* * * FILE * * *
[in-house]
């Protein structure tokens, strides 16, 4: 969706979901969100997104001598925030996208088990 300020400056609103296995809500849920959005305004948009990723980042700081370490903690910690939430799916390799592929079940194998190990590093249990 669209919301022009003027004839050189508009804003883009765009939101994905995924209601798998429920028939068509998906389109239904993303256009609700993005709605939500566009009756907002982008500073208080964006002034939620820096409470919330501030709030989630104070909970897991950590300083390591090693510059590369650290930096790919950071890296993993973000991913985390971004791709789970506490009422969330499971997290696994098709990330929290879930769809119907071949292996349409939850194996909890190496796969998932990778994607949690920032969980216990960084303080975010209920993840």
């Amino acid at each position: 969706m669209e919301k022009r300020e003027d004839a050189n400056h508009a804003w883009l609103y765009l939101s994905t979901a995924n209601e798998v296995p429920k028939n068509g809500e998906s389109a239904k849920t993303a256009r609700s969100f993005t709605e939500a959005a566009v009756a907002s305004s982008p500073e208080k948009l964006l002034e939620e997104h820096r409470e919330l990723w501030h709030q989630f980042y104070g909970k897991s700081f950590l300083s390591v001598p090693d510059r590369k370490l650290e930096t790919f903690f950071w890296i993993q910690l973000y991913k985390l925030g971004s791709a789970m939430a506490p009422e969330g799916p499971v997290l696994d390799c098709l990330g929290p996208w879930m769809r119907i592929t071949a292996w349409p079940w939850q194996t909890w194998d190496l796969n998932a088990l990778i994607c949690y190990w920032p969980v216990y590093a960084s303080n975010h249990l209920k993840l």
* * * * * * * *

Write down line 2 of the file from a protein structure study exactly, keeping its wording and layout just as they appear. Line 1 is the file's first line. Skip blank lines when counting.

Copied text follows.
């Protein structure tokens, strides 16, 4: 969706979901969100997104001598925030996208088990 300020400056609103296995809500849920959005305004948009990723980042700081370490903690910690939430799916390799592929079940194998190990590093249990 669209919301022009003027004839050189508009804003883009765009939101994905995924209601798998429920028939068509998906389109239904993303256009609700993005709605939500566009009756907002982008500073208080964006002034939620820096409470919330501030709030989630104070909970897991950590300083390591090693510059590369650290930096790919950071890296993993973000991913985390971004791709789970506490009422969330499971997290696994098709990330929290879930769809119907071949292996349409939850194996909890190496796969998932990778994607949690920032969980216990960084303080975010209920993840």